Bilingualism and Emotional Competency

Category: Third Culture Kids

Attiya_25I was speaking in a class of 10th graders at an English-speaking international school in South Korea and we were discussing the importance of developmental years as the determiner of “normal” behavior. As we talked, our discussion began to focus on language. I asked the class of about 25 of mixed nationalities how many spoke more than one language. All but one did. Then I asked the question, “How many of you speak English better than your parents?” Roughly 80% answered in the affirmative. I then asked how many felt their emotions more in English than in the language of their family. Well over half the class felt their emotional language was English. I would like to say that it shocked me to hear that so many students did not share their family’s emotional language but in my experience, this is not a rare occurrence.

I recall asking a bilingual 9th grader several years ago: “What language do you play in?” “German”, he told me. I asked, “What language to you speak at home?” “English” he said. “Well, what language do you get sick in?” “English.” Then I asked, "What language do you get angry in?" "German! " “Not English, ever?” “Nope” he said. “I could never yell at my mom or dad.” I asked if he knew how to get angry in English. He thought about it for a moment and replied, “no, not really”.

So is this a big deal? Actually, I believe it is.

Oh I am a firm believer in kids learning as many languages as they can. Here are just a few benefits of being bilingual:

  1. Bilinguals think more creatively and are more flexible in their thinking.
    Journal of Creative Communication: the Bilingual Mind and Linguistic Creativity

  2. Bilingualism helps children with their reading skills, communication and understanding even the most ephemeral ideas at a young age.
    7 Steps to Raising a Bilingual Child, N. Steiner

  3. Bilingualism is a bridge between cultures. Most bilinguals have broader worldview because of their ability to understand culture more deeply and are more culturally tolerant.
    Two-way Bilingual education: Students Learning Through Two Languages , Donna Christian, University of California, Berkley

  4. Tendency to do better academically because of how the brain functions.
    American Sociological Review Vol.84. No 2, April, 1999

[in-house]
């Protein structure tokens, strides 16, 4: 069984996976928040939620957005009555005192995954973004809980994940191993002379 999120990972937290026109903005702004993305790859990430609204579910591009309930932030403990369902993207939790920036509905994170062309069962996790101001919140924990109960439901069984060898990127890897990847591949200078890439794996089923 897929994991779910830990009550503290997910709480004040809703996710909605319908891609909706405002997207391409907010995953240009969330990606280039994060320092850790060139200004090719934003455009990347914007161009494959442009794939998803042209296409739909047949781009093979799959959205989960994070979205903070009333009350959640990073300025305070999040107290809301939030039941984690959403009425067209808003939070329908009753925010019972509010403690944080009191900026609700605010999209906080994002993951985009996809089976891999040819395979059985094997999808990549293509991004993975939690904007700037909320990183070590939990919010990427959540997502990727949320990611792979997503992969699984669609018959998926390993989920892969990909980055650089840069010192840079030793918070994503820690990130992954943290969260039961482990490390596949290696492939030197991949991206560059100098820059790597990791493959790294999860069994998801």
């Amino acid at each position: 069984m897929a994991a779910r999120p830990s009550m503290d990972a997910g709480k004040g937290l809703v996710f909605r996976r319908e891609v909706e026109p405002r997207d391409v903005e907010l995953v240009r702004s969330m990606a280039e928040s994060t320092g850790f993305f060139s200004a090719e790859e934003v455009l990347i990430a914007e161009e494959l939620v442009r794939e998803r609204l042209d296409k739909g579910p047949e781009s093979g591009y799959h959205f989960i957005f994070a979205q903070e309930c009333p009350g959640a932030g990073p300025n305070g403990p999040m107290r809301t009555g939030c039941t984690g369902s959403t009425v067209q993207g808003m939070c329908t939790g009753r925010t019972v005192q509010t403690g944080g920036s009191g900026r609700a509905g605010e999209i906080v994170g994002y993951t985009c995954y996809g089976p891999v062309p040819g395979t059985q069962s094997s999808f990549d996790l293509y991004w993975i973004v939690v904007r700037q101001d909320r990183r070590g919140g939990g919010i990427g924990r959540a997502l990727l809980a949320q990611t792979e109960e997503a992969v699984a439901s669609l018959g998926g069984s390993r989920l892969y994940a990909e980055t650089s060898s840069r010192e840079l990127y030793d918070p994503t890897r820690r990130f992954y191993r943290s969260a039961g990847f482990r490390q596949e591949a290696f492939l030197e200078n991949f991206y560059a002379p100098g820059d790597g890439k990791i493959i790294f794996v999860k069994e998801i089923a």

5. Bilinguals often find better career opportunities. In a “flat“ world the advantage of speaking two or more languages cannot be overstated.


Capture-1The facts speak for themselves. In today’s world being bilingual is not just a nice thing. It has almost become a necessity. However, in my opinion, bilingualism cannot come at the cost of emotional competency in the language spoken by the family.

Sadly, I know many Adult Third Culture Kids who have lost emotional language ability with parents and extended family. When you look below the surface, you’ll find that it is not only their experiential issues that are so different. Often the TCK himself does not have the words, the emotional vocabulary to understand or be understood by his or her own family members.

Language is so often tied to identity. It can give the speaker a significant sense of belonging with a socio-linguistic group. Conversely, if the family language is not cultivated on an emotional level, it can strip the speaker of deep meaningful relationship and on some level, of part of their identity.


So what should be done? How can the family’s emotional language be maintained?


For TCKs:

  • Diligently work on emotional competency in all of your heart languages.
  • Intentionally seeks ways to verbally express your emotions in the language of your family
  • Allow for emotional expression to be different from one culture to another, remembering that competency is more than vocabulary. It also cultural.

For Parents:

  • Maintain open emotional communication with your child
  • Help your child to appropriately communicate emotional language to extended family
  • Actively learn your child’s emotional language and accept that it is the language of his heart.


For Educators:

  • Encourage your students to maintain their family language
  • Periodically ask your students how particular emotions are expressed in their cultures and language
  • Be aware of emotional transference to you and away from family. Remember these students are someone else’s children.


Over to you! What do you see as some of the advantages of keeping up the family’s emotional language? How have you helped children in your care maintain their family’s language?

For you bilinguals, are you able to express your thoughts and feelings in your family’s language? How has keeping up your emotional language helped you through transition, at family gatherings and in your family relationships?

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Photo 1 by Khalid Ahmadzai, used with permission.
Photo 2 courtesy of zazzle.com.

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